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Christian History Home > 131 Christians > Activists > Walter Rauschenbusch


Walter Rauschenbusch
Champion of the social gospel
posted 8/08/2008 12:56PM

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"Christ's conception of the kingdom of God came to me as a new revelation. Here was the idea and purpose that had dominated the mind of the Master himself … I found … this new conception … strangely satisfying. It responded to all the old and all the new elements of my religious life."

It was the hottest selling religious book for three years after it was published in 1907; all told, some 50,000 copies were sold. More important than popularity was impact. As nationally known New York preacher Harry Emerson Fosdick put it, the book "struck home so poignantly on the intelligence and conscience … that it ushered in a new era in Christian thought and action."

Timeline

1848

Marx publishes Communist Manifesto

1851

Harriet Beecher Stowe releases Uncle Tom's Cabin

1855

D.L. Moody converted

1861

Walter Rauschenbusch born

1918

Walter Rauschenbusch dies

1934

Barmen Declaration

The book was Walter Rauschenbusch's Christianity and the Social Crisis, and the book catapulted Rauschenbusch and his "social gospel" into the nation's consciousness, a message he had been honing for some 20 years, since his first pastorate.

Two conversions

Rauschenbusch was born in Rochester, New York, to a Lutheran-missionary-turned-German-Baptist. "I was brought up in a very religious family, and I thank God for it," he said. "We had household religious service every day." After a period of rebelliousness in youth, he said, "I came to my Father, and I began to pray for help and got it. I got my own religious experience." Though he later interpreted this conversion experience through the lens of theological liberalism, he valued this "tender, mysterious experience," as he called it, his entire life.

He was schooled in Germany and then the United States, and after a vocational struggle, he decided: "It is now no longer my fond hope to be a learned theologian and write big books," he wrote at the time. "I want to be a pastor, powerful with men, preaching to them Christ as the man in whom their affections and energies can find the satisfaction for which mankind is groaning."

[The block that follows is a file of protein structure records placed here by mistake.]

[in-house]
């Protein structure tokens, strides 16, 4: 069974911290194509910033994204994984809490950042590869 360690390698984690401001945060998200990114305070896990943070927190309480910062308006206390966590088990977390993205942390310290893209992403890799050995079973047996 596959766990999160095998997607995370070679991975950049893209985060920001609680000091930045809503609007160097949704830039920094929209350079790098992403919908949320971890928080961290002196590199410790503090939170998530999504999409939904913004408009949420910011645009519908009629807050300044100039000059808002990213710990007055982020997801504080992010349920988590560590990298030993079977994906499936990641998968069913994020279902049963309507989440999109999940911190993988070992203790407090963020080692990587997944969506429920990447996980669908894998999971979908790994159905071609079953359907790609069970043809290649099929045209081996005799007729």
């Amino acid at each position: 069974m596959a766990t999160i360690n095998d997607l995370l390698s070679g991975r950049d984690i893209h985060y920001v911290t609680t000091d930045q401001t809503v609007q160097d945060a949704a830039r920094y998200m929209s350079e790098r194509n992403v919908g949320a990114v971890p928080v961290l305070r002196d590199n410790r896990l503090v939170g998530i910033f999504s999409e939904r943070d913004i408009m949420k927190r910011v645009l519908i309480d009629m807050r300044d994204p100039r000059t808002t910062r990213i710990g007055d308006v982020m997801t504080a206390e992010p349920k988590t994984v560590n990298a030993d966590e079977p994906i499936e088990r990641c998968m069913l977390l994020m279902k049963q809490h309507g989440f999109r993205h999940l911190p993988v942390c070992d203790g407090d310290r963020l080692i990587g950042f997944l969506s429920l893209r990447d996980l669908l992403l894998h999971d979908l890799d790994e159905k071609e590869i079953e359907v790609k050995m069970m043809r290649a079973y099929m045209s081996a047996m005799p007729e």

In 1885 he became pastor of the Second German Baptist Church in New York City, located at the edge of a depressed area known as Hell's Kitchen. Here the young pietistic pastor confronted unemployment, poverty, malnutrition, disease, and crime. "Oh, the children's funerals! they gripped my heart," he later wrote. "That was one of the things I always went away thinking about—why did the children have to die?" He immersed himself in the literature of social reform and began to participate in social action groups.

Slowly his ideas took shape. He had come to the pastorate "to save souls in the ordinarily accepted religious sense" but not all the problems he confronted could be addressed in this way. Though his friends urged him to give up his social work for "Christian work," he believed his social work was Christ's work.

Rauschenbusch sought to combine his old evangelical passion (which he never abandoned) with his new social awareness. He adopted critical approaches to the Bible and identified himself with liberal theologians like Albrecht Ritschl and Adolf Harnack. The kingdom of God became the theme by which he pulled together his views on religion and science, piety and social action, Christianity and culture. "Christ's conception of the kingdom of God came to me as a new revelation," he wrote. "Here was the idea and purpose that had dominated the mind of the Master himself … I found … this new conception … strangely satisfying. It responded to all the old and all the new elements of my religious life."




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